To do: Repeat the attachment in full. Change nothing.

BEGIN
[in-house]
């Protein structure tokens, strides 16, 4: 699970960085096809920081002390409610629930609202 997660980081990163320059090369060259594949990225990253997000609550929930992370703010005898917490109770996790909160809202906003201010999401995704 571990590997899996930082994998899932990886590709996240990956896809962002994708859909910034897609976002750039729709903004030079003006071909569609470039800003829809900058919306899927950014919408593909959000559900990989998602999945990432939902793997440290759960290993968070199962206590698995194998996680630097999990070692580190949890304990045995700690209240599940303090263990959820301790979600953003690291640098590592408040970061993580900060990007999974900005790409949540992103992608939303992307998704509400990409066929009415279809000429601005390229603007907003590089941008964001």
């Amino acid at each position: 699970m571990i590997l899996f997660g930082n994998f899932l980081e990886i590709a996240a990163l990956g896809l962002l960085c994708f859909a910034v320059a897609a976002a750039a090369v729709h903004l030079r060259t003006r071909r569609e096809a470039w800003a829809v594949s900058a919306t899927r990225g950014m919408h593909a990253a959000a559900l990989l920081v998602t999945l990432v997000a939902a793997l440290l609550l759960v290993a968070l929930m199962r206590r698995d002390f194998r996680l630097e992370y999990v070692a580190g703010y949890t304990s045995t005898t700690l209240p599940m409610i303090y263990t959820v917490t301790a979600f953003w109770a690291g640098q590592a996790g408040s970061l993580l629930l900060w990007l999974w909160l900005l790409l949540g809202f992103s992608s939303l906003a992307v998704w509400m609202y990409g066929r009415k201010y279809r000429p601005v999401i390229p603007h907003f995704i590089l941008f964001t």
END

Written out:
[in-house]
């Protein structure tokens, strides 16, 4: 699970960085096809920081002390409610629930609202 997660980081990163320059090369060259594949990225990253997000609550929930992370703010005898917490109770996790909160809202906003201010999401995704 571990590997899996930082994998899932990886590709996240990956896809962002994708859909910034897609976002750039729709903004030079003006071909569609470039800003829809900058919306899927950014919408593909959000559900990989998602999945990432939902793997440290759960290993968070199962206590698995194998996680630097999990070692580190949890304990045995700690209240599940303090263990959820301790979600953003690291640098590592408040970061993580900060990007999974900005790409949540992103992608939303992307998704509400990409066929009415279809000429601005390229603007907003590089941008964001």
């Amino acid at each position: 699970m571990i590997l899996f997660g930082n994998f899932l980081e990886i590709a996240a990163l990956g896809l962002l960085c994708f859909a910034v320059a897609a976002a750039a090369v729709h903004l030079r060259t003006r071909r569609e096809a470039w800003a829809v594949s900058a919306t899927r990225g950014m919408h593909a990253a959000a559900l990989l920081v998602t999945l990432v997000a939902a793997l440290l609550l759960v290993a968070l929930m199962r206590r698995d002390f194998r996680l630097e992370y999990v070692a580190g703010y949890t304990s045995t005898t700690l209240p599940m409610i303090y263990t959820v917490t301790a979600f953003w109770a690291g640098q590592a996790g408040s970061l993580l629930l900060w990007l999974w909160l900005l790409l949540g809202f992103s992608s939303l906003a992307v998704w509400m609202y990409g066929r009415k201010y279809r000429p601005v999401i390229p603007h907003f995704i590089l941008f964001t």